Wednesday, October 31, 2007

Halloween

Despite my reservations about celebrating Halloween in this country (for reasons I am sure my astute readers can imagine), I used to contribute towards making the occasion fun for the neighbourhood's children.

"I believe the children are our future, teach them well, and let them lead the way," so sang Whitney Houston, and it is true. Thus, it is never too early to teach the tiny ones that one is judged by what one wears, and so those with pleasing ensembles received my commendation and a handful of mini chocolate bars, and those who demonstrated little creativity or effort, got a stern look and a budget lollipop. This is the way of the world, and they should have thanked me for the lesson learned.

Rubbish Outfits (lollipops):
Princesses (snore)
Cheap, polyester things (Pooh. Pulling something off a shelf at the Warehouse does not count as effort. Imagine if I did that!)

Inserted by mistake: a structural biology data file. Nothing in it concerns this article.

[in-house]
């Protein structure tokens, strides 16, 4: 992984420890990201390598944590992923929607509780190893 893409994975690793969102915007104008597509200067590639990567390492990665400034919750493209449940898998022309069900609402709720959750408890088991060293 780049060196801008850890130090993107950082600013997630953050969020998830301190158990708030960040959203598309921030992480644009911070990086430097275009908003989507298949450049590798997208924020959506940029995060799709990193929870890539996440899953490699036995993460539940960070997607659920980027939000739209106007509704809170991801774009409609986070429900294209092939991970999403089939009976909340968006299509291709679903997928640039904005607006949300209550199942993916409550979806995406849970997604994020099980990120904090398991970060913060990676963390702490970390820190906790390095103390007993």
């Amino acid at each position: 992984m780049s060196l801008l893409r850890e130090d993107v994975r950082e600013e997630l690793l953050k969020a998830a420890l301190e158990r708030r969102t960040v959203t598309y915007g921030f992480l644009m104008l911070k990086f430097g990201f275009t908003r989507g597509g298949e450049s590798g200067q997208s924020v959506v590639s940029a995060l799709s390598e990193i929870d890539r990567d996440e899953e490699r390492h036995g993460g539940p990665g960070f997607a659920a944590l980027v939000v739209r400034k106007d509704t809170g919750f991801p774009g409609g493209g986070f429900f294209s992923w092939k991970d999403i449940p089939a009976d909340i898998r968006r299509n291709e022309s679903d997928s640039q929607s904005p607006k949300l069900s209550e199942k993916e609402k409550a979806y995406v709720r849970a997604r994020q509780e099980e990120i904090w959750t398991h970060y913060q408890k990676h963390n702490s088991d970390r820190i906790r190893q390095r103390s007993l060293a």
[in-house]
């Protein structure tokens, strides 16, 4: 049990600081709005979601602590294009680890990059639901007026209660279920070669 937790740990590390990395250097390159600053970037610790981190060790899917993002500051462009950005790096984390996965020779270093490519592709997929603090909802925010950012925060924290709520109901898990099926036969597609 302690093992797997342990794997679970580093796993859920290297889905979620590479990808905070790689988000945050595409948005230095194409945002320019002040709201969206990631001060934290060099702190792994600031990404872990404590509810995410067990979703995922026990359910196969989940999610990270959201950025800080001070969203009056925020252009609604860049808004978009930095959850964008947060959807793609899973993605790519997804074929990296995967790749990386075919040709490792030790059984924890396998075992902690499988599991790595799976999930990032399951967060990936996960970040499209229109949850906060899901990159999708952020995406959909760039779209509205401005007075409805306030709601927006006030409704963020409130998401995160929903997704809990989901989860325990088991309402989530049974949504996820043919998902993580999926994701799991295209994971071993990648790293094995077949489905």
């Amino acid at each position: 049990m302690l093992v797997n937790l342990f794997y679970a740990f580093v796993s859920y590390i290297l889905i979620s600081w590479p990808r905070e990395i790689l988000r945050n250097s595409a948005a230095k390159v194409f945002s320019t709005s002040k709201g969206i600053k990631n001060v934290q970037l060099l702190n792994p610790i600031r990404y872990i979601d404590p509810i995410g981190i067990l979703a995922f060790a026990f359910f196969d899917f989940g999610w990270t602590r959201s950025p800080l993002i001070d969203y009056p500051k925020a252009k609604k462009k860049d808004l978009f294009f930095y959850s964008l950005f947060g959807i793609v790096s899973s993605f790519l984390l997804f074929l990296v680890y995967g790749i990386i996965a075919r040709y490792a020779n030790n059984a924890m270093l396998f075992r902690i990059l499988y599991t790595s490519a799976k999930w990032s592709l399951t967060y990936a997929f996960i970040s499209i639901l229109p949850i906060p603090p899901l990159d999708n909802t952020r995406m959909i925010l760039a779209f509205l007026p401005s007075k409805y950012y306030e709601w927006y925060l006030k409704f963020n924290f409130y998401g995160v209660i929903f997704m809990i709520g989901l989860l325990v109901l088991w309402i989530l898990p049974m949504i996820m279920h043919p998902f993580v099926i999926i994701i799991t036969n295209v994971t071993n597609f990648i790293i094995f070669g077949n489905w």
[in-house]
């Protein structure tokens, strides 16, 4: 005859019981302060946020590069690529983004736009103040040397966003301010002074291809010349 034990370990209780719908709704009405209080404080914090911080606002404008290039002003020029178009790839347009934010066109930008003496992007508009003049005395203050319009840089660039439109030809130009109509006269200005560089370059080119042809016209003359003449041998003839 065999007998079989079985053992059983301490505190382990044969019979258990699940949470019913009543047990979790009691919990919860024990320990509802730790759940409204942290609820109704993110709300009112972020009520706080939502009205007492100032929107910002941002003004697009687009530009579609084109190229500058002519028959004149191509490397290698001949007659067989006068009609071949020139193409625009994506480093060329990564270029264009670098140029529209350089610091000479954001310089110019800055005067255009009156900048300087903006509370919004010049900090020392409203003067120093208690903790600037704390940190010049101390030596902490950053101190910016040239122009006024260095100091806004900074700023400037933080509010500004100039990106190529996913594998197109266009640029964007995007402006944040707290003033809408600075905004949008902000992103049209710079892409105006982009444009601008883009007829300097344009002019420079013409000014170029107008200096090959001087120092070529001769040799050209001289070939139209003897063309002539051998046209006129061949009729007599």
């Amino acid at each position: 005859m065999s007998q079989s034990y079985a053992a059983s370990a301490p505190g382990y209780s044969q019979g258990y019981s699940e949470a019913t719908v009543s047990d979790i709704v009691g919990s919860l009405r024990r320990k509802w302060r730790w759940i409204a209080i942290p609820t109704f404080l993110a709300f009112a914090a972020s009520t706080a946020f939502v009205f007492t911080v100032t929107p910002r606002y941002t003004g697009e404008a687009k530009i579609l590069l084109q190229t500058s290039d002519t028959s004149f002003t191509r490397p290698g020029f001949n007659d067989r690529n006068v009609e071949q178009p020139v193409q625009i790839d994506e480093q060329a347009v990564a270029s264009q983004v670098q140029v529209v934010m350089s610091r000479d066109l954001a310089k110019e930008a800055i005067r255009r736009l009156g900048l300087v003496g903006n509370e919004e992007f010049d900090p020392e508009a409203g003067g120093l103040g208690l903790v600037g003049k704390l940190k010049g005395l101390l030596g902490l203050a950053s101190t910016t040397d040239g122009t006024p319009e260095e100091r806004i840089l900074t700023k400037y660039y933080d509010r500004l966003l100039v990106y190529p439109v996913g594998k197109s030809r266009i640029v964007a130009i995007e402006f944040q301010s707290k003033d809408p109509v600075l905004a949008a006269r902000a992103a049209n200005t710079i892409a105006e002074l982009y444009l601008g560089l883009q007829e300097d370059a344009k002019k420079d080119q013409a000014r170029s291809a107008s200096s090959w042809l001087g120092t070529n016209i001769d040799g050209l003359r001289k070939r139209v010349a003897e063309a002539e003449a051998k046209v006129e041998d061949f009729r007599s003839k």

Good Oufits (chocolate bars):
Unusual themes (one little fellow arrived at my door one year as a perfect replica of a WWI soldier. How splendid! I gave him four chocolate bars).
Home-made ones (a slightly lopsided Spongebob Squarepants made from papier mache – they got four also).

However – there has been a disturbing trend in latter years, which has meant I no longer participate in this event. Not all the children who crossed the Chez Smith threshold in search of treats were locals, and these interlopers are increasing in number every year.

How do I know they are not local? Firstly, they are sans costume – unless their attire is actually some very clever post-modernist statement on consumerist society, local children do not trick or treat in scruffy jeans and soiled tee-shirts. Secondly, the parents of local children do not wait in a rusting van in the street, nor do local children kick one's letter-box in lieu of thanks for their budget lollipop. And thirdly, they are entirely the wrong colour, which is an instant giveaway.